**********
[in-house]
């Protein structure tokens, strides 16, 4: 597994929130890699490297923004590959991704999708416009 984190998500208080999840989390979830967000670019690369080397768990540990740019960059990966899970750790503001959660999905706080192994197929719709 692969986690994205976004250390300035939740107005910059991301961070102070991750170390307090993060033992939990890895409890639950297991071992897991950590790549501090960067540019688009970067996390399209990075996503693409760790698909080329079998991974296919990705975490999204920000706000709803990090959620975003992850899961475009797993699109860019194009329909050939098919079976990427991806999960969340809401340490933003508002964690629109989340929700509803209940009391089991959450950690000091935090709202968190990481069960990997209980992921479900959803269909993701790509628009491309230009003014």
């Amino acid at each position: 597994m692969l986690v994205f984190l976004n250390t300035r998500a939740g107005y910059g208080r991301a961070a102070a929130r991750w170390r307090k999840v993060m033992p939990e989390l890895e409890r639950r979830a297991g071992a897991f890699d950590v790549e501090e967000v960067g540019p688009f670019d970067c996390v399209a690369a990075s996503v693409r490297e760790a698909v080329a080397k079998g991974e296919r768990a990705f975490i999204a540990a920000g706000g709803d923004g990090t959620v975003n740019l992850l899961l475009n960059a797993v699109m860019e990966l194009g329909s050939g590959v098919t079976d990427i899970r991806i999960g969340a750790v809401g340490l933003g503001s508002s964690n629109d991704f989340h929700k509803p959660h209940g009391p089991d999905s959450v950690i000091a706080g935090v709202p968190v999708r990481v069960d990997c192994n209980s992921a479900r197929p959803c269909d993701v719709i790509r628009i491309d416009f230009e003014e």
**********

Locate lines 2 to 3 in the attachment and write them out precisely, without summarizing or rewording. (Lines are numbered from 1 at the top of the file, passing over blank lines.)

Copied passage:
């Protein structure tokens, strides 16, 4: 597994929130890699490297923004590959991704999708416009 984190998500208080999840989390979830967000670019690369080397768990540990740019960059990966899970750790503001959660999905706080192994197929719709 692969986690994205976004250390300035939740107005910059991301961070102070991750170390307090993060033992939990890895409890639950297991071992897991950590790549501090960067540019688009970067996390399209990075996503693409760790698909080329079998991974296919990705975490999204920000706000709803990090959620975003992850899961475009797993699109860019194009329909050939098919079976990427991806999960969340809401340490933003508002964690629109989340929700509803209940009391089991959450950690000091935090709202968190990481069960990997209980992921479900959803269909993701790509628009491309230009003014």
């Amino acid at each position: 597994m692969l986690v994205f984190l976004n250390t300035r998500a939740g107005y910059g208080r991301a961070a102070a929130r991750w170390r307090k999840v993060m033992p939990e989390l890895e409890r639950r979830a297991g071992a897991f890699d950590v790549e501090e967000v960067g540019p688009f670019d970067c996390v399209a690369a990075s996503v693409r490297e760790a698909v080329a080397k079998g991974e296919r768990a990705f975490i999204a540990a920000g706000g709803d923004g990090t959620v975003n740019l992850l899961l475009n960059a797993v699109m860019e990966l194009g329909s050939g590959v098919t079976d990427i899970r991806i999960g969340a750790v809401g340490l933003g503001s508002s964690n629109d991704f989340h929700k509803p959660h209940g009391p089991d999905s959450v950690i000091a706080g935090v709202p968190v999708r990481v069960d990997c192994n209980s992921a479900r197929p959803c269909d993701v719709i790509r628009i491309d416009f230009e003014e």